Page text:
Weinstein’s lawyer says accusers have a choice in sexual encounters

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During a five-hour closing debate, lawyer Donna Rotunno argued that Weinstein’s accusers had chosen to engage in consensual relationships and often negotiate with him to develop their own careers.

Rotunno said prosecutors from the Manhattan District Attorney’s Office woven a “sinister story” during Weinstein’s rape case, depicting him as a monster and his accusers as innocent, passive victims. But, he contended, the prosecution did not have the evidence to prove it.

“In their story, they have created a universe that pulls adult women out of common sense, autonomy and responsibility,” she said. “In their universe women are not responsible for the parties they attend, the men they flirt with, the choices they make to further their own careers, the hotel room invitations, the plane tickets they receive, the jobs they ask for help getting. ”

Weinstein, 67, a former powerhouse producer in Hollywood, has pleaded not guilty to five felony charges, including rape, criminal sexual assault and predatory sexual assault. Prosecutors will serve closing remarks on Friday. The jury of seven men and five women will begin deliberations on Tuesday.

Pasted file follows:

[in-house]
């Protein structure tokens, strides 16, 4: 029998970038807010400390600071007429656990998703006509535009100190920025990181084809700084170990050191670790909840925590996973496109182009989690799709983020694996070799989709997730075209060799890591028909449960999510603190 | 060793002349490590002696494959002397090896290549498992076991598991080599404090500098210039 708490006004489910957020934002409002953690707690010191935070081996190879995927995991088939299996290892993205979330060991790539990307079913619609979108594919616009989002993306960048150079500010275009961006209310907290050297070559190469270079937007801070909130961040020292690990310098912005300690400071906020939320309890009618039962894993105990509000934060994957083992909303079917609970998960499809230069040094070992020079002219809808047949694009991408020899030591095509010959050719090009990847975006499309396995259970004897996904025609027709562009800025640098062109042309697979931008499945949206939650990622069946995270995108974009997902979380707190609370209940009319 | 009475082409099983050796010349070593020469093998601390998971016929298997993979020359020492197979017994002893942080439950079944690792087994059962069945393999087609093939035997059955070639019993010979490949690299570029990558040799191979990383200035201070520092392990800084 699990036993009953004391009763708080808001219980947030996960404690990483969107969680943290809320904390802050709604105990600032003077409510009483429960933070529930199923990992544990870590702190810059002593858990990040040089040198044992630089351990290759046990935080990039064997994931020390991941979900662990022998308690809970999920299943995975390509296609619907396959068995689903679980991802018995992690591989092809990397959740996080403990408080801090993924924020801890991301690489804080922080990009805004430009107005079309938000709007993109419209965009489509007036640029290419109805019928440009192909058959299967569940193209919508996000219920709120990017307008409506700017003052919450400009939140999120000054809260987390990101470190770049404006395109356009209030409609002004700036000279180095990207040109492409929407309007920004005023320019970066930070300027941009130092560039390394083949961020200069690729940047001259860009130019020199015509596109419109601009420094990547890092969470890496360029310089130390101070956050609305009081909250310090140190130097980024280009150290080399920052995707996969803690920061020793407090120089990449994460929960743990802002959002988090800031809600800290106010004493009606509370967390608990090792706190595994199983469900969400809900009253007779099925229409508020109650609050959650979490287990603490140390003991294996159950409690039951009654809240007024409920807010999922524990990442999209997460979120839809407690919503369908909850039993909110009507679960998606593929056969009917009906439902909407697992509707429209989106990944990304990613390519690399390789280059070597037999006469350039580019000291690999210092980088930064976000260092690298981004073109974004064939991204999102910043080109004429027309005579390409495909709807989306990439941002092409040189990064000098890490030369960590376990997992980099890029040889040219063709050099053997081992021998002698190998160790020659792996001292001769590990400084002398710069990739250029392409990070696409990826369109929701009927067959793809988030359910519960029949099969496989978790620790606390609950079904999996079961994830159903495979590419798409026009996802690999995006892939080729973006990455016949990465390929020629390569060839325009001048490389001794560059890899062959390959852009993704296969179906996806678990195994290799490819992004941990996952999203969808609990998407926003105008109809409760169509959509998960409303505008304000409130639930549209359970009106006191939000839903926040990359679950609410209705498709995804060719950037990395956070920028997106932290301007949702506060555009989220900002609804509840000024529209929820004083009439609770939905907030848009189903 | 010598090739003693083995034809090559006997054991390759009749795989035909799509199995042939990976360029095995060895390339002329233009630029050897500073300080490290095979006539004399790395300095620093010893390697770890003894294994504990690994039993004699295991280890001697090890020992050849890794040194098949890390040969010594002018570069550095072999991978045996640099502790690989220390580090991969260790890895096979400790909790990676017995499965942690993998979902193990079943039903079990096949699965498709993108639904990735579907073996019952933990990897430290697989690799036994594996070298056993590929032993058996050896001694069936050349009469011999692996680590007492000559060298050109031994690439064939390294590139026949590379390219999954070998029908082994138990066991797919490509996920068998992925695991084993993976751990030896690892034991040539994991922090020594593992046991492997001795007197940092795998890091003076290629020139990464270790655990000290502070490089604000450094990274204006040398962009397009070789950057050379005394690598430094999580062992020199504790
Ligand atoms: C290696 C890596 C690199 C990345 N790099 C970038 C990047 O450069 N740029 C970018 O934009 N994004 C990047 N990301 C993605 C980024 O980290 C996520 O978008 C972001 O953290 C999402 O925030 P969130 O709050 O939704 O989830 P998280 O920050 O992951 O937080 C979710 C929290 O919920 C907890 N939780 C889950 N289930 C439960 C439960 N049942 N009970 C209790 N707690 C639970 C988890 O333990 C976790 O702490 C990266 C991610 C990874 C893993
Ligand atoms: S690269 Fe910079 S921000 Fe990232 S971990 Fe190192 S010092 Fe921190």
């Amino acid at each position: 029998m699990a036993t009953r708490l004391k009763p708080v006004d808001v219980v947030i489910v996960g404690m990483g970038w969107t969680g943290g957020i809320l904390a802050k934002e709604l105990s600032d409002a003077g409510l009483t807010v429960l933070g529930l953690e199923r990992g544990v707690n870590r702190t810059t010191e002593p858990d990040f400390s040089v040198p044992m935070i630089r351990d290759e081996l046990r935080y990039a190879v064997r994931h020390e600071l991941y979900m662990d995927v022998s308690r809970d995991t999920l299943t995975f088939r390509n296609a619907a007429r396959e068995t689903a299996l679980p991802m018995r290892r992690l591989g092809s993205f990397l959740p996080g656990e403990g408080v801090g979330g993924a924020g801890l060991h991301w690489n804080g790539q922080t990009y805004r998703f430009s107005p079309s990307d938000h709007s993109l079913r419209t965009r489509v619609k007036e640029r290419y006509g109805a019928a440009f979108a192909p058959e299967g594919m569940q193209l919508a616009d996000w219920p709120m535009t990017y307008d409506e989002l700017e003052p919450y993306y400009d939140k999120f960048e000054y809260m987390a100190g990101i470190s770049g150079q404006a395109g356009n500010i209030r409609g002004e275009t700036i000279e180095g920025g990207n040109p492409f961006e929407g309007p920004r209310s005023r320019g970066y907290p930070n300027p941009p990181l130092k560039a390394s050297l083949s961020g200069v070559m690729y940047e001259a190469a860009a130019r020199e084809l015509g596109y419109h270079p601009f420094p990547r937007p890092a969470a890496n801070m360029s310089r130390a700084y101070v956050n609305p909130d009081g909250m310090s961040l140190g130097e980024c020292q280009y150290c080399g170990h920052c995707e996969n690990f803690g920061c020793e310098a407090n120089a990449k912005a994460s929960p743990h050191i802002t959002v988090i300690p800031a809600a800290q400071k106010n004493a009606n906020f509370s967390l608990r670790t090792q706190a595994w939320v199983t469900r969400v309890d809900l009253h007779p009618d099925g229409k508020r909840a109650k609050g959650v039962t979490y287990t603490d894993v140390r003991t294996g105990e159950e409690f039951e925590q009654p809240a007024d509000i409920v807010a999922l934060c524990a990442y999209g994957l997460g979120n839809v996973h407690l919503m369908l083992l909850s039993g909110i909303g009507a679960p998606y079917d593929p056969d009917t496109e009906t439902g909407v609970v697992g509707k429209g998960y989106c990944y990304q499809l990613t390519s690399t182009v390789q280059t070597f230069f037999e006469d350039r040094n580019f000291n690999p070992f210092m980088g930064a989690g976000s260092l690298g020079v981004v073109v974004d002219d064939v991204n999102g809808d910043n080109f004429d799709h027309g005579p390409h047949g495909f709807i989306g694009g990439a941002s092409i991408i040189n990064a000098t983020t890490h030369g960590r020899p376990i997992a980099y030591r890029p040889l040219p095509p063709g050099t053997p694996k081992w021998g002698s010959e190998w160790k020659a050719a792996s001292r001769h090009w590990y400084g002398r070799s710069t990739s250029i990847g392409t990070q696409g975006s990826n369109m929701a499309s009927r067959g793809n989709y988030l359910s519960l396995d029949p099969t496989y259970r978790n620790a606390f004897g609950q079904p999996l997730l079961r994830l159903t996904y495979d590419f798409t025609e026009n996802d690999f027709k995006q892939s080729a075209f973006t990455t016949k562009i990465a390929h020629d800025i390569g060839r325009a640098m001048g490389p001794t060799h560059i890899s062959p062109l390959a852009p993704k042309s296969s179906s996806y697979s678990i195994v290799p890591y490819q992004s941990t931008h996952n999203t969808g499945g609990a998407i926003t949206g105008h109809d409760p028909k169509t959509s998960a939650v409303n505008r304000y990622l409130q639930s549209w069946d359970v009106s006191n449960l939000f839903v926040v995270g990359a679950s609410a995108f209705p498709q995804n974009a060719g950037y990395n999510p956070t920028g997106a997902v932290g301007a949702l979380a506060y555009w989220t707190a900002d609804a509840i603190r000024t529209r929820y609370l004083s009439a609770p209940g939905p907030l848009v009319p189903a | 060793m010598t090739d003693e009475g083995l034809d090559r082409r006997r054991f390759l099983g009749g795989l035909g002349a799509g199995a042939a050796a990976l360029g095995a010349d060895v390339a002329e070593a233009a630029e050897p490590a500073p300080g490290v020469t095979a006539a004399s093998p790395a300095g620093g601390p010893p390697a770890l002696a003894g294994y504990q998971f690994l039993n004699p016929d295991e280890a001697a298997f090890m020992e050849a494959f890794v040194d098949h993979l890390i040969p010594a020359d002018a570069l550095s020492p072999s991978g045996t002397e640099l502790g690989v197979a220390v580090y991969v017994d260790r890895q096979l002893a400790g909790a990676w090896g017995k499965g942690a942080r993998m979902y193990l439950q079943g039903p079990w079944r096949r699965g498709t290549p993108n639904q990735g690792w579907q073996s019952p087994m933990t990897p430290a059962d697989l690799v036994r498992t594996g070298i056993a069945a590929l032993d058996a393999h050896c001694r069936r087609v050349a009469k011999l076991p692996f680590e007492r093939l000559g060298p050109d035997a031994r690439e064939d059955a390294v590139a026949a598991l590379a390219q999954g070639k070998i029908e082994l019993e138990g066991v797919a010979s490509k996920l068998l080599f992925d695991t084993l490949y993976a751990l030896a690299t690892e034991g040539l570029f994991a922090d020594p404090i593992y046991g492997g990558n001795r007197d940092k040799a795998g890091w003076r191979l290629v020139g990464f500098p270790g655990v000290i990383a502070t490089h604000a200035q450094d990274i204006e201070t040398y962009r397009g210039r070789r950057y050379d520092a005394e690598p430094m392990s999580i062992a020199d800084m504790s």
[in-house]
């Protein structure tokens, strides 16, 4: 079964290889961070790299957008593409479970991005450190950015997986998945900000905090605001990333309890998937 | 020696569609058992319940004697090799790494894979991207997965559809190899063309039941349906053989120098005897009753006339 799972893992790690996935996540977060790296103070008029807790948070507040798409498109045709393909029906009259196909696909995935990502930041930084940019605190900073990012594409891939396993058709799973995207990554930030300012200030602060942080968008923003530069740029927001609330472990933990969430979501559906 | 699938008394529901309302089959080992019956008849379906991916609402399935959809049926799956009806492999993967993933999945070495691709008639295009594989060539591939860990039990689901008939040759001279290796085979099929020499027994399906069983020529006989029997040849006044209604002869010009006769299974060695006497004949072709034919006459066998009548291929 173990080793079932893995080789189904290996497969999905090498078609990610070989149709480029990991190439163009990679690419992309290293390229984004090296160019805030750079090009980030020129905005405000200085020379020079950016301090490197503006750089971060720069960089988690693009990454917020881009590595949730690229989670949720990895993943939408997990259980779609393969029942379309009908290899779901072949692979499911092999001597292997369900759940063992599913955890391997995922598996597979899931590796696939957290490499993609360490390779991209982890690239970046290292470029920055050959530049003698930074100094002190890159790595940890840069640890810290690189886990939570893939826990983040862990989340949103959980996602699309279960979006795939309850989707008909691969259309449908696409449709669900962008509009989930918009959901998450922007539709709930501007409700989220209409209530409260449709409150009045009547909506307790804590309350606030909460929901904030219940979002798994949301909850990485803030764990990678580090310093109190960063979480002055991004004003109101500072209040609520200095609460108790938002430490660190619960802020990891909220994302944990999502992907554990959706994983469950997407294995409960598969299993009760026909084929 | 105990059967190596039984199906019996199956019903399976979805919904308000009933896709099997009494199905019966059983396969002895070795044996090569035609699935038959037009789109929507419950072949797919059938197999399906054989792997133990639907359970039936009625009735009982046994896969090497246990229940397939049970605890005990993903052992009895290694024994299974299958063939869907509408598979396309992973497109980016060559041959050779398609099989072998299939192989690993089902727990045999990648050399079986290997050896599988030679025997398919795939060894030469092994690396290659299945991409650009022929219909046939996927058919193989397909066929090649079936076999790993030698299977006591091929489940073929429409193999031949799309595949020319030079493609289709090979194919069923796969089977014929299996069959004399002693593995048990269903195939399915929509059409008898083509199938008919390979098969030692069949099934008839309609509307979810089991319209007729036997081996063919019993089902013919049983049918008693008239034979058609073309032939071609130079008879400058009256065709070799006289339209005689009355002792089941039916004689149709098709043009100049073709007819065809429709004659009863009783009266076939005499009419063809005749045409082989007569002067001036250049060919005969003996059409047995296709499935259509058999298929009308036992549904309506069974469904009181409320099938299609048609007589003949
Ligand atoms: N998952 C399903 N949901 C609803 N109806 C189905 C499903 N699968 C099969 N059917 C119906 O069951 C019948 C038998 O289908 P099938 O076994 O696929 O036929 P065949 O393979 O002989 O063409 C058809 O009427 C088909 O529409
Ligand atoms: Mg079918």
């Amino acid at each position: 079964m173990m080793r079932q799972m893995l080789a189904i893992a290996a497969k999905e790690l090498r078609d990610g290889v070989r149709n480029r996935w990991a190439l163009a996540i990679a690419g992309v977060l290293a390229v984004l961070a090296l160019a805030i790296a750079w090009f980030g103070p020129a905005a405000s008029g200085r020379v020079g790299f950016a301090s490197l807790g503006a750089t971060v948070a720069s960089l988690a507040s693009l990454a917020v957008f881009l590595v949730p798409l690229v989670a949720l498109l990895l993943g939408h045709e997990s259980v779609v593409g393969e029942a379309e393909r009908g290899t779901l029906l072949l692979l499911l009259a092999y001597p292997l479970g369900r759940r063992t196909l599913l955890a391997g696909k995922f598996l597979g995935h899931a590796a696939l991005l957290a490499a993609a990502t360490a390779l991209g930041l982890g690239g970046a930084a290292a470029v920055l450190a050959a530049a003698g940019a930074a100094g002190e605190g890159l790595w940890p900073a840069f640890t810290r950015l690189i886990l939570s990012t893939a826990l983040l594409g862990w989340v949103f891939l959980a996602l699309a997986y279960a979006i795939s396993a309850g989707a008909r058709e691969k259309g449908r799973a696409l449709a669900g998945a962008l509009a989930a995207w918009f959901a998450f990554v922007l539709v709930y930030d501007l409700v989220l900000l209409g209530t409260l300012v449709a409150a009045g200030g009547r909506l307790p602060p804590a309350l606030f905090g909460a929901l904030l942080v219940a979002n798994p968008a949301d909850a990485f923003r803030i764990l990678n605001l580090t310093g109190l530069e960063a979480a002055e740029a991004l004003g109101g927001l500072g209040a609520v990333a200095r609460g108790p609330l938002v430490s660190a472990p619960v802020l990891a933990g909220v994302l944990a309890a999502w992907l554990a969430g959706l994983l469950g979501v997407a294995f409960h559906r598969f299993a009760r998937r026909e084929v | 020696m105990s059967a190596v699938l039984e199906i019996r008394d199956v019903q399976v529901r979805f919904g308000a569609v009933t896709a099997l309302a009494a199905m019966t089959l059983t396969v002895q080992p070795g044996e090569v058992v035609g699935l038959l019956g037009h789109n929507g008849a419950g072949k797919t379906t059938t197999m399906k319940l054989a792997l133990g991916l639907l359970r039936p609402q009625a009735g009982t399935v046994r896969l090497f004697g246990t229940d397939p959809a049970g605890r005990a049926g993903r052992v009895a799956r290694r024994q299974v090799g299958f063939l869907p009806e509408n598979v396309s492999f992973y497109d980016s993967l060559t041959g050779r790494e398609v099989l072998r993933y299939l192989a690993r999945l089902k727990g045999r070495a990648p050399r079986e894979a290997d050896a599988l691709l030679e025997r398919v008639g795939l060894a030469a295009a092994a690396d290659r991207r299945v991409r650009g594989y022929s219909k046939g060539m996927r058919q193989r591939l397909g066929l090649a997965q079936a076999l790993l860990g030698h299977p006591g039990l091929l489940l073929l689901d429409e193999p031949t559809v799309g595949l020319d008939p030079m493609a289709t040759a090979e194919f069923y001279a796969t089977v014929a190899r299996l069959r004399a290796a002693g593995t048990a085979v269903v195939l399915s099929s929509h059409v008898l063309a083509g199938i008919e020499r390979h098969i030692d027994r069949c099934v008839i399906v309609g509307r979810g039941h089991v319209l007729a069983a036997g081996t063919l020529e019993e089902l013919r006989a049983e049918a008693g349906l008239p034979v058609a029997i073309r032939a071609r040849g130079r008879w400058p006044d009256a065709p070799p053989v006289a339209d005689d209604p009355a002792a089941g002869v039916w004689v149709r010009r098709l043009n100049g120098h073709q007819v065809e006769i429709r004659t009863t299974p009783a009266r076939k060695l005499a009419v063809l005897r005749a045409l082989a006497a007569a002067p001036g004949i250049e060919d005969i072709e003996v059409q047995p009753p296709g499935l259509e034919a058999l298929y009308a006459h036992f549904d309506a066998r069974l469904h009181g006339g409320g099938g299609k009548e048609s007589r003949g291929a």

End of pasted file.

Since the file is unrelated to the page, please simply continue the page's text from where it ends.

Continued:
For a month, Weinstein listened as six women took the stand and testified that he had sexually assaulted them. He refused to testify himself.

He faces charges based on the allegations of only two of his accusers: Jessica Mann, a former actress who witnessed her rape in a Manhattan town center hotel in 2013, and Miriam Haley, a former production assistant on her show “Project Runway , ”Who said he forced oral sex on her in his Tribeca apartment in 2006.

The two women in cross-examination acknowledged that they not only had friendly communications with Weinstein after their alleged attacks, but later had consensual sex with him.

The presiding judge, Justice James M. Burke, allowed four other women to testify about their own encounters so prosecutors can establish a pattern of conduct, even though their allegations are too old to be charged as crimes under New York state law. Actress Annabella Sciorra, for example, stood under the legal theory that her evidence would support allegations of predatory sexual assault, which carries a life sentence.

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